- Install an application, that is capable of playing content from DVB devices, I go with kaffeine here, since it is really easy to configure dvb-t. Additionally you need a couple of plugins. For installing both just open up a console and enter: sudo apt-get install kaffeine libxine1-all-plugins
- alternatively you can start up Synaptic (System/Administration/Synaptic Package Manager) and search for kaffeine and libxine1-all-plugins and install both.
- after installing, start up kaffeine (through the menu: Applications/Sound & Video/Kaffeine) and obviously click on "5 Digital TV"
b) Scanning for channels
- initially there aren't any stations to tune to otherwise you'd have to have scroll through all stations on the world to find yours, keeping them up to date would be another issue. This means you'll have to do a scan to find channels, but first you have to tell kaffeine where you are / which spectrum of channels should be scanned.
- To do this click on Television/Configure Television in the pull menu in kaffeine. Now click on your Device on the top, if you have only installed one it will most certainly be "Device 1". In this window click on the pull down selection next to "Source" and select the region you're currently in. Exit by clicking OK.
- Now click on Television/Channels in kaffeine and click on "Start Scan" in the middle section. If everything is good you'll see all the Channels you can receive on the right, to add all of them permanently to your user's channel list click on "add filtered". How to add them more selective should be obvious. Exit this window by clicking OK.
c) Watching tv / listening to radio
- You should now be able to watch TV by double-click on the station you want to watch. If it doesn't really work just try restarting the programm and maybe reconnecting the DVB-USB-Stick. This only has to be done once, afterwards it works everytime.
DONE! You should now be able to watch TV (and maybe listen to radio if provided), if not check the hints underneath, otherwise have fun!
Channel scan doesn't seem to work at all
When trying to scan for Channels your scan stops instantly and always returns the same channels. This is often the case, when already having set up kaffein and you start scanning after already having tuned into a station. To fix just click on the "Stop" symbol and try scanning again.
Channels were found in kaffeine, but when trying to tune in you get a "cannot find demux plugin for MRL ... dvbpipe.m2t"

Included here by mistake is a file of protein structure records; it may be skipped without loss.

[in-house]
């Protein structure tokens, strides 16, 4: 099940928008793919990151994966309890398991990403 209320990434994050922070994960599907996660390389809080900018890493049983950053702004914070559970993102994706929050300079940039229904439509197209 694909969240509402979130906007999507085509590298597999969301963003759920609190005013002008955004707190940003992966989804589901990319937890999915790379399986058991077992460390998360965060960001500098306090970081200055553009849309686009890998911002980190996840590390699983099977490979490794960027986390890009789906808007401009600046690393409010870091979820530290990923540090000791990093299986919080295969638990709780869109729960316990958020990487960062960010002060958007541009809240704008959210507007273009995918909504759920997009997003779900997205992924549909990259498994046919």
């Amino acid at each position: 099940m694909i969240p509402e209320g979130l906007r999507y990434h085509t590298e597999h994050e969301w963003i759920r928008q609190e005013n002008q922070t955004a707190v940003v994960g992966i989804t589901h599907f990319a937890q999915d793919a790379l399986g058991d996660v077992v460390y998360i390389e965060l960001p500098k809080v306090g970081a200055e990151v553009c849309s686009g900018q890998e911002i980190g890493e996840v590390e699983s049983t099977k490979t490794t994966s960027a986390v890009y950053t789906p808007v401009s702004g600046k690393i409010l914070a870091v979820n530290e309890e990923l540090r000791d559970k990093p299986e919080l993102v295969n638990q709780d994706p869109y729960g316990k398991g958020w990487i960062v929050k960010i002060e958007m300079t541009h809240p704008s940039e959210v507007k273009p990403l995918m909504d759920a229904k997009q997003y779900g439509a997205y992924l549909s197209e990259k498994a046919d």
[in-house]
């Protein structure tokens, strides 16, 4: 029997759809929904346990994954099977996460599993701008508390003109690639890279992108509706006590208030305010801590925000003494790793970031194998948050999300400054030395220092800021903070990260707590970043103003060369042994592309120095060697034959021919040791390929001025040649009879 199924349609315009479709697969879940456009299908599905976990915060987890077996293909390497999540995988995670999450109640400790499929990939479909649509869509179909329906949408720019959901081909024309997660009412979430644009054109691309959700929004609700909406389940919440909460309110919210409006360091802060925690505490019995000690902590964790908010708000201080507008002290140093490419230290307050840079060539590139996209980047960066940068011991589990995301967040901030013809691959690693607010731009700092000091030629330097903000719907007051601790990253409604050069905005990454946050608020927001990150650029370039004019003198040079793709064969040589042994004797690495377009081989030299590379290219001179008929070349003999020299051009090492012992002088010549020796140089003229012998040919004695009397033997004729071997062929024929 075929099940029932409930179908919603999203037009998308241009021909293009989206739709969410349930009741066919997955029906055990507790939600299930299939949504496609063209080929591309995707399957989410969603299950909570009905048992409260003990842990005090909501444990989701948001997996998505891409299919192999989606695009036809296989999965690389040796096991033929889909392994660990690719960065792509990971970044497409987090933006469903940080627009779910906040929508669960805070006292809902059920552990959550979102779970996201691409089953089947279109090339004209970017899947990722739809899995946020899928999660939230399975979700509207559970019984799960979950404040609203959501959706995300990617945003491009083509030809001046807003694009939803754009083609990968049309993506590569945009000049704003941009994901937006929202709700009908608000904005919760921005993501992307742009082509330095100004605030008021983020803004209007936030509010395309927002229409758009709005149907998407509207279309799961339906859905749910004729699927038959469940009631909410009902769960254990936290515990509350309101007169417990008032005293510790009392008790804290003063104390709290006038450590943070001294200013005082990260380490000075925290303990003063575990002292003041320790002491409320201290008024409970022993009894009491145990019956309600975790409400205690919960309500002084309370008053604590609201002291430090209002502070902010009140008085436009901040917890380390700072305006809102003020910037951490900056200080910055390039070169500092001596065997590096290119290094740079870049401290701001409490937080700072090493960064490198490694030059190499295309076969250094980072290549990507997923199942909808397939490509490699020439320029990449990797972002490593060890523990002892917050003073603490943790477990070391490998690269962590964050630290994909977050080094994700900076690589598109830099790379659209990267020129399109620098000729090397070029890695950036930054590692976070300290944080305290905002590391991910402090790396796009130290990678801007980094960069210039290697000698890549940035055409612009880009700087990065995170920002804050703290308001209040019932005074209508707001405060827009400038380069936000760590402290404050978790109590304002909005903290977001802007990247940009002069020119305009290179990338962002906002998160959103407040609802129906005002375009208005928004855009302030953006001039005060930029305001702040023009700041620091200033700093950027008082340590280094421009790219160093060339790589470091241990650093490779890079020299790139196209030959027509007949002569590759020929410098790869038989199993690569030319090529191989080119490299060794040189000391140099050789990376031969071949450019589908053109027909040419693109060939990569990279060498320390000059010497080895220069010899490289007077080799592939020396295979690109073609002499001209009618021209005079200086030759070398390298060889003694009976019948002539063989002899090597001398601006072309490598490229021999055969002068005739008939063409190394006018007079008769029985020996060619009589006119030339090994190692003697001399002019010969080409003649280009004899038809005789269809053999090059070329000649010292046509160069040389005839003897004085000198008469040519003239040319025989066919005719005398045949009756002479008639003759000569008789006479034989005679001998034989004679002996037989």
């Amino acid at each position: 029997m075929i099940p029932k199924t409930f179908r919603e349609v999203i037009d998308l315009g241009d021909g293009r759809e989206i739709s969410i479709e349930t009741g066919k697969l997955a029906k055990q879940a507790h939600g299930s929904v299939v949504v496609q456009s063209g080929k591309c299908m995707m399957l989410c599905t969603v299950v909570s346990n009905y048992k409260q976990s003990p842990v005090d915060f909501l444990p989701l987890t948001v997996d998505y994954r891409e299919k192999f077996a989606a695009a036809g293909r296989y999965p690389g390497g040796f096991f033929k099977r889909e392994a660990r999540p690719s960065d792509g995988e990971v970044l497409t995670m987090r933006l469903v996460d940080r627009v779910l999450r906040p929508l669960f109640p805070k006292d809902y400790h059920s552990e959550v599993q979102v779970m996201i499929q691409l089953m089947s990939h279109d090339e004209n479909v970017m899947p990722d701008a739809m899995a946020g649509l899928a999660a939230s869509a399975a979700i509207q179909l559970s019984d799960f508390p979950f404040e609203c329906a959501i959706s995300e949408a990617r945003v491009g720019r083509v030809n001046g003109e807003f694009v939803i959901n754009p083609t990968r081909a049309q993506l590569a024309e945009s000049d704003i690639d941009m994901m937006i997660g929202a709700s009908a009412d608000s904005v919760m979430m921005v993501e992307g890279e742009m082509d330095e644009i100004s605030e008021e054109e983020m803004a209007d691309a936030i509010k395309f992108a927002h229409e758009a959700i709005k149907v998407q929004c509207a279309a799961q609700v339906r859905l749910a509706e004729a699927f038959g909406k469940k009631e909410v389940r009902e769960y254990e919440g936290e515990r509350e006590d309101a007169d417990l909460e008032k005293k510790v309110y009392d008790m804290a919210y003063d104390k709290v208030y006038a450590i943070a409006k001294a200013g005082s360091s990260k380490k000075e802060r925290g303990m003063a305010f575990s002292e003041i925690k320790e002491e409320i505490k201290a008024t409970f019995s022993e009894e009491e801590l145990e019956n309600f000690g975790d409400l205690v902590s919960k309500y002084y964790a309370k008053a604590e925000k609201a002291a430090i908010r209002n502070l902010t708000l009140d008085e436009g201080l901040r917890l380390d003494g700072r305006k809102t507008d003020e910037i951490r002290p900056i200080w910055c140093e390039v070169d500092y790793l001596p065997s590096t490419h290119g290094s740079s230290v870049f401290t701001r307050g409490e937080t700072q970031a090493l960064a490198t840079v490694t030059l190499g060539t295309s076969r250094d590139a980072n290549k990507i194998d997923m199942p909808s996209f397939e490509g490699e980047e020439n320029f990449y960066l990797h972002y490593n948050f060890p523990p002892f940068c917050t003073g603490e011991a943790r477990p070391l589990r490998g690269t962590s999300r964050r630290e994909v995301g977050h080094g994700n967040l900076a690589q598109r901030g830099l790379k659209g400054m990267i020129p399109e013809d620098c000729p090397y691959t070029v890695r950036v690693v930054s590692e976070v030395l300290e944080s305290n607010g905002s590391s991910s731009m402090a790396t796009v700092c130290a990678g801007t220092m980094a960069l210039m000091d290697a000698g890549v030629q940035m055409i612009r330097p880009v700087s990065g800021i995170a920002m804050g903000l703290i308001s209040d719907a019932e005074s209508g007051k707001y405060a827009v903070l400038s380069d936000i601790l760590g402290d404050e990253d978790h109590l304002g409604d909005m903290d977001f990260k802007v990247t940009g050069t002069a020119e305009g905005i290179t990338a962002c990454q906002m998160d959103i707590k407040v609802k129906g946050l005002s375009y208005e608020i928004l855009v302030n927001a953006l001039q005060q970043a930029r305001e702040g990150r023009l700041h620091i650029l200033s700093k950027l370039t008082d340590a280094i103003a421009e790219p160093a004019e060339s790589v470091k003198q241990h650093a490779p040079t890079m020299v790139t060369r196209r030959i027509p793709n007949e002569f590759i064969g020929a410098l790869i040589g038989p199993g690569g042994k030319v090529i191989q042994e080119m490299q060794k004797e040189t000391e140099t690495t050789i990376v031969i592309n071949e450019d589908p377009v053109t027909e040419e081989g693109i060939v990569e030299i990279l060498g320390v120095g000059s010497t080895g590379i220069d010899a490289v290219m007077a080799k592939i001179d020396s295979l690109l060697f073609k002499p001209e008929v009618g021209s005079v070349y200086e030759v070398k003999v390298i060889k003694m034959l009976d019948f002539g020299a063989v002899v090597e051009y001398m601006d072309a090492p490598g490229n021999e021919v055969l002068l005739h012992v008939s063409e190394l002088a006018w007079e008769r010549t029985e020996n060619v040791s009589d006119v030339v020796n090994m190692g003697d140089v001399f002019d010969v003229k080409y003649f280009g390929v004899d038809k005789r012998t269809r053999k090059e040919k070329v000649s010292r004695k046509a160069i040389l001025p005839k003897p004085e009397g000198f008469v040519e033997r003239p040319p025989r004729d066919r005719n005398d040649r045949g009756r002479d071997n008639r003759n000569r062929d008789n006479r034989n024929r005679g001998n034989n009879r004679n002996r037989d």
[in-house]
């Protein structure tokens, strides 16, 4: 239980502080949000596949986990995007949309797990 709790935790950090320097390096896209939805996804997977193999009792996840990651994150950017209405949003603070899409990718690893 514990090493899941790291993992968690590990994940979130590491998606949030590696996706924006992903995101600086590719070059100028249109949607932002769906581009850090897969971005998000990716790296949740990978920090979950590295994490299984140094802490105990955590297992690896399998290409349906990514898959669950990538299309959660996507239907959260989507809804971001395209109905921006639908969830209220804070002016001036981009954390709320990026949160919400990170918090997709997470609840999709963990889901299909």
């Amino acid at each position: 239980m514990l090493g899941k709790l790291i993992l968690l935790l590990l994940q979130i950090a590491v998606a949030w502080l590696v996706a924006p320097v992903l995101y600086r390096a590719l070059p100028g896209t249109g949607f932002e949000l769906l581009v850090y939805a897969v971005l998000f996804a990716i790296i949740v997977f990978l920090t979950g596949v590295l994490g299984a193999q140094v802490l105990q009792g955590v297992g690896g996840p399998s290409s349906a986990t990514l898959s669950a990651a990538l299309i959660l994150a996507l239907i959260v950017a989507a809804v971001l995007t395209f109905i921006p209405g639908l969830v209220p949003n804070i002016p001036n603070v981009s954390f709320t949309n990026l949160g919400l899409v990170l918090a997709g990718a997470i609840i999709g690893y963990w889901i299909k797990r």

This seems to be a little bug in the installation routine of kaffeine, as mentioned HERE.
To fix this, open up a shell/console and enter sudo apt-get install libxine1-all-plugins
This should install all necessary plugins, especially the ffmpeg plugin, and you should not get the error message again and be able to watch tv.
Channel scan doesn't find the channels it should
When scanning for channels it doesn't return all channels that should be receivable at my location:
This can be caused by two things:
- The signal at your exact location is to weak, which could only be resolved by buying an active antenna that amplifies the signal. BUT WAIT! Before running to the next electronic store, you should also check the following, which you'd have to do anyway even with a shiny new and better antenna and has to do with the selection of the region in 3 b) above.
- More precisely, it has to do with outdated or wrong data for the spectrum of frequencies used for dvb-t in your region. One way to resolve this might be to update this list by going to Television/Configure Television in the kaffeine menu and click "Update scan date over internet" and try to scan for channels again as described above. If this didn't change anything take a deep breath, since you might need a bit of patience here:
- When not finding all the channels you are sure to be able to receive try to change the region as described above to one you're not living in. In Europe you should try going through all the DE regions (Germany) and do another scan for channels. Most of the times you should get all the channels you want, if not try other countries. The story behind this is that you need a region with the spectrum for the desired stations that wasn't provided in the list for your region. There for sure will be a more elegant way to do this (e.g. creating an own list for the spectrum to be scanned) but I didn't go that deep into this topic, but will add it to this howto if someone feels like sending it to me ;)